Milomir Stakic - former president of the Prijedor municipality in northwestern Bosnia, and the only Hague tribuinal indictee so far to receive life sentence - will present an appeal to Hague tribunal judges on October 4-5, judges announced at a status conference about his case.
In July 2003, Stakic was found guilty for planning and running a mass campaign to expel the non-Serb population of the northwestern Bosnian town of Prijedor, which included extermination, murders and persecution. He was initially charged with genocide, but the judges dropped those charges, saying that the pattern of crimes against Muslims in the region, albeit horrific, did not constitute genocide.
Stakic was the leading political figure during the takeover of Prijedor in 1992. He was held responsible for more than 1,500 killings, of which 486 victims were named. At least 20,000 non-Serbs either fled Prijedor or were deported.
So far he is the only accused to have been given the most severe sentence a trial chamber can impose.
Both parties appealed the sentencing in July 2003. The defence filed an appeal against the length of the sentence and the prosecution was not satisfied with the decision to acquit Stakic of genocide.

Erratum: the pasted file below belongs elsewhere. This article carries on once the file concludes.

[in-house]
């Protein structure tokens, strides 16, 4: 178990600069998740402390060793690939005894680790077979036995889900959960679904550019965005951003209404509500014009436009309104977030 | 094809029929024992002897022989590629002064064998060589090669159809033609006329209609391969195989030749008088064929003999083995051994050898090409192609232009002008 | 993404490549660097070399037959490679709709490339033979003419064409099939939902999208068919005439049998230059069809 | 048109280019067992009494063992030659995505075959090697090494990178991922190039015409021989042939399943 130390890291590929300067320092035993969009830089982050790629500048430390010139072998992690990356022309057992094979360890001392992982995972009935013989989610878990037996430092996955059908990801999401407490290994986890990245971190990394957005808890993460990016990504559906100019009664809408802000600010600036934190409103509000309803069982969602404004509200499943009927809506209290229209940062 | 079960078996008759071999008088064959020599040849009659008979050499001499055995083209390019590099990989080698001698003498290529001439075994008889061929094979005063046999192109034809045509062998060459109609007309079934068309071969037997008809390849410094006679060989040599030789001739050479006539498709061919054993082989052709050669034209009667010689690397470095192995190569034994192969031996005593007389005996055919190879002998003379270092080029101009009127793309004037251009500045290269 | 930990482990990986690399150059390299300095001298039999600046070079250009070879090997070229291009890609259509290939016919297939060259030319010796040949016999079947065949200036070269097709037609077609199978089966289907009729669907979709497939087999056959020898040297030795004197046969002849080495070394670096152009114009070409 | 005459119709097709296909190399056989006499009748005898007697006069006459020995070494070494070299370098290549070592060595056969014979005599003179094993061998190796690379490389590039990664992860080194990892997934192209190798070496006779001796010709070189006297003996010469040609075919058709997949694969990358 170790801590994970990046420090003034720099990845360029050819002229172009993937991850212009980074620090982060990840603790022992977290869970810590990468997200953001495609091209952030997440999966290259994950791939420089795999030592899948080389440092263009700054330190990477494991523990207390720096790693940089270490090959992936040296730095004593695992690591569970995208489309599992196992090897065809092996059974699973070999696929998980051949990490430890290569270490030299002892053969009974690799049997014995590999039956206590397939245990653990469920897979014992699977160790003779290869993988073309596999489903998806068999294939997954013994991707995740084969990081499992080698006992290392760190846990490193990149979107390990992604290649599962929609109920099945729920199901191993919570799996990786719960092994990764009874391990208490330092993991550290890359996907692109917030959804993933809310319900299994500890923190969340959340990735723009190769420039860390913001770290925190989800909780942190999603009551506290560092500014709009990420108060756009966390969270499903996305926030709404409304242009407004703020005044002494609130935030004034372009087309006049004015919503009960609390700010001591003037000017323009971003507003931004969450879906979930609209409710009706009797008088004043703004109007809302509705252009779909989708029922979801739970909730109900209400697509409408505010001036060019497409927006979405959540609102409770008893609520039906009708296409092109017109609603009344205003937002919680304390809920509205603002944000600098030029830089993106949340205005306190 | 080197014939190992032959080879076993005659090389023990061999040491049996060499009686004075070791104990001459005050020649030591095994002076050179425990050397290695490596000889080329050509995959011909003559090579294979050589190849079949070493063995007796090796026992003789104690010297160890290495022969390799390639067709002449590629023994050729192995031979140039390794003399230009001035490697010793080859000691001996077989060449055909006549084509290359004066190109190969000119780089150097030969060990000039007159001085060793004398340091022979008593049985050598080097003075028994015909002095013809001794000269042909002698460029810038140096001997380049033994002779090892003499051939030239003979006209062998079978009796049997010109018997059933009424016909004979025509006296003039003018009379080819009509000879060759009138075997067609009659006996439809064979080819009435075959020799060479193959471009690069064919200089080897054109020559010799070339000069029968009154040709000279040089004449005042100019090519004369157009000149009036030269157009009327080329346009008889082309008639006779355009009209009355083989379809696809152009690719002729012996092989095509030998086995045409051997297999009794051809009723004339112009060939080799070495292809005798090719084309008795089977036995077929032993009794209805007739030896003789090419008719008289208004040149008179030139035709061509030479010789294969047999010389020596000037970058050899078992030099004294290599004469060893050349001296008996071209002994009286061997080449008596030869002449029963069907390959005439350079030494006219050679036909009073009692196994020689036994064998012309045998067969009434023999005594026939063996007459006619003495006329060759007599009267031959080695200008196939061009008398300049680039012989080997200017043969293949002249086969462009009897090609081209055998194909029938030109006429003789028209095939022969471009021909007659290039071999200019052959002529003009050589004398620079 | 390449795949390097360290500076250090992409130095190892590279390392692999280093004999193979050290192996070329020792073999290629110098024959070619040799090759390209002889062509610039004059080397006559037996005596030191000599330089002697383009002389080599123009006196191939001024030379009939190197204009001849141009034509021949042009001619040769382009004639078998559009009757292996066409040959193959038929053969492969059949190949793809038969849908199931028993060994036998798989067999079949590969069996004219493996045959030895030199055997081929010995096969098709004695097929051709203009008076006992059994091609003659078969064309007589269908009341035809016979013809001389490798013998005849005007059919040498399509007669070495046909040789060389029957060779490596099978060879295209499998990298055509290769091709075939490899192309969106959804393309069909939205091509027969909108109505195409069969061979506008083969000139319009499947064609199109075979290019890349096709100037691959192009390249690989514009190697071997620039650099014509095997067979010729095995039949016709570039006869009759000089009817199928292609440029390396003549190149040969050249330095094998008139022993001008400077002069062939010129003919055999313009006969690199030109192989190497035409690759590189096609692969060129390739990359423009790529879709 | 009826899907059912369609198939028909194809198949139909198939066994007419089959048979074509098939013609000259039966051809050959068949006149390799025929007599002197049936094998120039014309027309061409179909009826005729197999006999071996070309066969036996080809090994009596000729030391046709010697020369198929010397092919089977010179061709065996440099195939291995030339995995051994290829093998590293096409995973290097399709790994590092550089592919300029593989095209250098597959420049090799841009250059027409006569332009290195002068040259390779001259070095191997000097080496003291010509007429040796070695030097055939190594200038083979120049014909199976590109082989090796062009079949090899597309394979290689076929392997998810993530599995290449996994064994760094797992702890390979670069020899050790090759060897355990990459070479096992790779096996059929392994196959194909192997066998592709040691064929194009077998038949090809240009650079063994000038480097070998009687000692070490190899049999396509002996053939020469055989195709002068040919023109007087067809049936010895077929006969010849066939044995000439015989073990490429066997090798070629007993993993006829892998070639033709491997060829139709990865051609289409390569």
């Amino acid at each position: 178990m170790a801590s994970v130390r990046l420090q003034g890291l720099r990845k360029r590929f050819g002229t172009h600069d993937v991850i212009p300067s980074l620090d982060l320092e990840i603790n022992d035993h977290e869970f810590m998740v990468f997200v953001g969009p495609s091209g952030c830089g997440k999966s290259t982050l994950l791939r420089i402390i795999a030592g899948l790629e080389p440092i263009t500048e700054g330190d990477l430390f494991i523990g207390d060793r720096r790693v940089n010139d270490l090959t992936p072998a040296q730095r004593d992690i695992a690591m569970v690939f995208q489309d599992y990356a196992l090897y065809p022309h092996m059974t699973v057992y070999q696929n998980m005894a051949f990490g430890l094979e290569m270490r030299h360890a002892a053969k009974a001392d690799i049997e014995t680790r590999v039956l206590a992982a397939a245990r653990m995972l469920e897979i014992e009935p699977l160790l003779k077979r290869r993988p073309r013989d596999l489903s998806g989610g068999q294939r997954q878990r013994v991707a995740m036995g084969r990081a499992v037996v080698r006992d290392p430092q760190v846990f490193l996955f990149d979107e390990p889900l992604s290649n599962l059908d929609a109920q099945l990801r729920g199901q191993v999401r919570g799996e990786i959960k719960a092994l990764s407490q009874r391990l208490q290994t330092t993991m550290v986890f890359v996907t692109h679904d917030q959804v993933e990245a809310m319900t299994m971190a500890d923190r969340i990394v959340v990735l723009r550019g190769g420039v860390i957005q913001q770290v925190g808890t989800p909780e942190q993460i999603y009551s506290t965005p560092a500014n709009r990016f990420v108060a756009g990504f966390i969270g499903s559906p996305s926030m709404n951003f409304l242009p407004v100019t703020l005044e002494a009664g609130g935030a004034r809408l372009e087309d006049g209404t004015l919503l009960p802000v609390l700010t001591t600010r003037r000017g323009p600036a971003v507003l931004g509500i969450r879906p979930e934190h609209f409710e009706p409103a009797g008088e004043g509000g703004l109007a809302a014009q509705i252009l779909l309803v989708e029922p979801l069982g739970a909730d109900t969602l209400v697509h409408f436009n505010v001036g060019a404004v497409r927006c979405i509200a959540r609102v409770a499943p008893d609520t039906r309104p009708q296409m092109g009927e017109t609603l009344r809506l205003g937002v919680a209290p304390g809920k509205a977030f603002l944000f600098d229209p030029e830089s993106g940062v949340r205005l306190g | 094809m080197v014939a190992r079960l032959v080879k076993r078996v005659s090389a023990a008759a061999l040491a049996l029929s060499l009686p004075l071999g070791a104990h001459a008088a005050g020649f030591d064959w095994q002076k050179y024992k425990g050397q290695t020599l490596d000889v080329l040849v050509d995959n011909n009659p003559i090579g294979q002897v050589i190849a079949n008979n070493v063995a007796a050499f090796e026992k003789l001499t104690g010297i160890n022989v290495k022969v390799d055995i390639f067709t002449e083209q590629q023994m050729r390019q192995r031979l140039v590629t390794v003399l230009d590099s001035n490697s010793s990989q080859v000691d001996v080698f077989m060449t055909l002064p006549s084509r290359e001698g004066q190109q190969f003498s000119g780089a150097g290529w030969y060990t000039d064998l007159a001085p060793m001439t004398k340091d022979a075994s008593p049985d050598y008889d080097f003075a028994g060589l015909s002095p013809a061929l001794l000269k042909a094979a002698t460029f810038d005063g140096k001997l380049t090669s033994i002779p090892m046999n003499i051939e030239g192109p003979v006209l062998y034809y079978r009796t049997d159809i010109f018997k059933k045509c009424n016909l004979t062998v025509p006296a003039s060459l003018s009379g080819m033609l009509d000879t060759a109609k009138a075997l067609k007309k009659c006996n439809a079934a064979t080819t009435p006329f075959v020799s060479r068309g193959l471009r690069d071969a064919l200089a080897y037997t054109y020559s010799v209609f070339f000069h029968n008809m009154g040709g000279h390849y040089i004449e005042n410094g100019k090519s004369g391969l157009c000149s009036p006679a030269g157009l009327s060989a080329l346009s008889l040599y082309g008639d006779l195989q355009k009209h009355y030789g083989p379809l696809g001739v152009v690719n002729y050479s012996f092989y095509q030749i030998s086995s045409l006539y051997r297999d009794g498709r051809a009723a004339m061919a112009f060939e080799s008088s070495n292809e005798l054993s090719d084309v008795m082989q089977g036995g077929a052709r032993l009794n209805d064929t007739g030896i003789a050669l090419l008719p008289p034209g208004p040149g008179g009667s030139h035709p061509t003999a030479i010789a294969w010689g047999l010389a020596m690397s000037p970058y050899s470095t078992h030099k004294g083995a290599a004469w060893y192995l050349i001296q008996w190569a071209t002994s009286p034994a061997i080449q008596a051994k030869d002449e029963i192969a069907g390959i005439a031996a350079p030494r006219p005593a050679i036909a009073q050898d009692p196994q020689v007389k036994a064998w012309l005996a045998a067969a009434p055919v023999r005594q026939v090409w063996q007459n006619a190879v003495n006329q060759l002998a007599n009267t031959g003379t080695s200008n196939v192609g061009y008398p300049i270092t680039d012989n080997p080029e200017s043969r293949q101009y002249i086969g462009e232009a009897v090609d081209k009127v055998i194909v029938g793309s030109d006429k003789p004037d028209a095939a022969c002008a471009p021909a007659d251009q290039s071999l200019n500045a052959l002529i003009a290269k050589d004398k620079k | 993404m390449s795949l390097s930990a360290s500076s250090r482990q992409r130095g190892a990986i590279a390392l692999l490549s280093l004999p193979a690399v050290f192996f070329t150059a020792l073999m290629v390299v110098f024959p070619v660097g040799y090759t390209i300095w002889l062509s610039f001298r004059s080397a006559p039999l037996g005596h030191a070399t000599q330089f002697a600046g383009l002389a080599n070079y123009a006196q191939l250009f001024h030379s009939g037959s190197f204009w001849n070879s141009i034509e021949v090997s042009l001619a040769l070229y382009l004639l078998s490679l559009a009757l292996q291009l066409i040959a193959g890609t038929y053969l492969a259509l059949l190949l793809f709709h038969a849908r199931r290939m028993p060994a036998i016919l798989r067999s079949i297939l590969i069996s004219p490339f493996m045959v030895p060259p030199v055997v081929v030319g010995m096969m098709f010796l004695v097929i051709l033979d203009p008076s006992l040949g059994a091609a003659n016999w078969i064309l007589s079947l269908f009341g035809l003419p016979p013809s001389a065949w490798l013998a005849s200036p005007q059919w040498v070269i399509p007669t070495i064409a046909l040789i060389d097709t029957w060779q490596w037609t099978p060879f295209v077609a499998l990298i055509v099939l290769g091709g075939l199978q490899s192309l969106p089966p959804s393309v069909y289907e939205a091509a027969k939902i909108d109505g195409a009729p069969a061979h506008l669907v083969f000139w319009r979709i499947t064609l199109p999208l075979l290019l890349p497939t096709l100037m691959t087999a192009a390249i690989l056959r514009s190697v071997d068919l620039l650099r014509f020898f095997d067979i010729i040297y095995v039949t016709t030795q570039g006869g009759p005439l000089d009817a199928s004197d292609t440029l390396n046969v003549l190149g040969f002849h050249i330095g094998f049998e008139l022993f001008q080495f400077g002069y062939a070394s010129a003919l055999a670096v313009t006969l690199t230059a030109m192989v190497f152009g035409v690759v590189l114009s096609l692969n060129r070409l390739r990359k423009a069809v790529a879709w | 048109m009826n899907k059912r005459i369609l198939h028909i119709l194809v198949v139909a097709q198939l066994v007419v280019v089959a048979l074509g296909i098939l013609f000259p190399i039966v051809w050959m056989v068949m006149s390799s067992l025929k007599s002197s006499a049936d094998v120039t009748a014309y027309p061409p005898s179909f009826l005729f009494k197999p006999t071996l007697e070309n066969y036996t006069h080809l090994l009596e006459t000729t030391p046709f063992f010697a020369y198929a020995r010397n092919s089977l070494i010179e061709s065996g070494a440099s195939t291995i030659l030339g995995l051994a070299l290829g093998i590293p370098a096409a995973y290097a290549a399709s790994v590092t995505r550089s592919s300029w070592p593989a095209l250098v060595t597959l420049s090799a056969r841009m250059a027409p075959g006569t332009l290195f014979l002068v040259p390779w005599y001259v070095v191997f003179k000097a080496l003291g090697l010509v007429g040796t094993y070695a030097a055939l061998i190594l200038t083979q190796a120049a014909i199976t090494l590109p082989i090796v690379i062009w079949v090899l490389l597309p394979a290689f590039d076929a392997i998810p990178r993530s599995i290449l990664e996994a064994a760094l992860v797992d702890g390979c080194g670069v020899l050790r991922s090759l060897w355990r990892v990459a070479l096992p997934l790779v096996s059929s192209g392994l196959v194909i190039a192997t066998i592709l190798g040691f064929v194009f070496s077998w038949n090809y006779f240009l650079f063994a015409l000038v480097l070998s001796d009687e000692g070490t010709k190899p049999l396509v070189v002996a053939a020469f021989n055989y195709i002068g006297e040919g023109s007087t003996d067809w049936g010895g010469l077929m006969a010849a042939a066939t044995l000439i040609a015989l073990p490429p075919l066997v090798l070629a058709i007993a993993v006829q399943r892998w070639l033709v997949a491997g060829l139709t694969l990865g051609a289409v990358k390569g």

More than half of the status conference was held in private session.
At a status conference in the case of General Dragomir Milosevic, a former commander of the Bosnian Serb army’s Sarajevo-Romanija Corps, who is charged with responsibility for the “second round” of shelling and sniping of civilians of Sarajevo during 1994 and 1995, the prosecution and defence argued about the possible transfer of the case to a local court in the Balkans.
Milosevic arrived in The Hague in December 2004. His case is one of those being proposed for transfer to the Sarajevo War Crimes Chamber under Rule 11bis of the tribunal’s statute, as part of the prosecutor’s strategy to finish all cases before 2008. But the arguments for and against the transfer have not yet been heard by one of the trial chambers.
During this status conference, presiding judge Carmel Agius expressed interest in whether a local Bosnian judiciary would be able to proceed with charges based on the notion of “command responsibility”, which holds that senior officers are responsibility for what their subordinates did, and for not taken measures to investigate or prevent war crimes or crimes against humanity.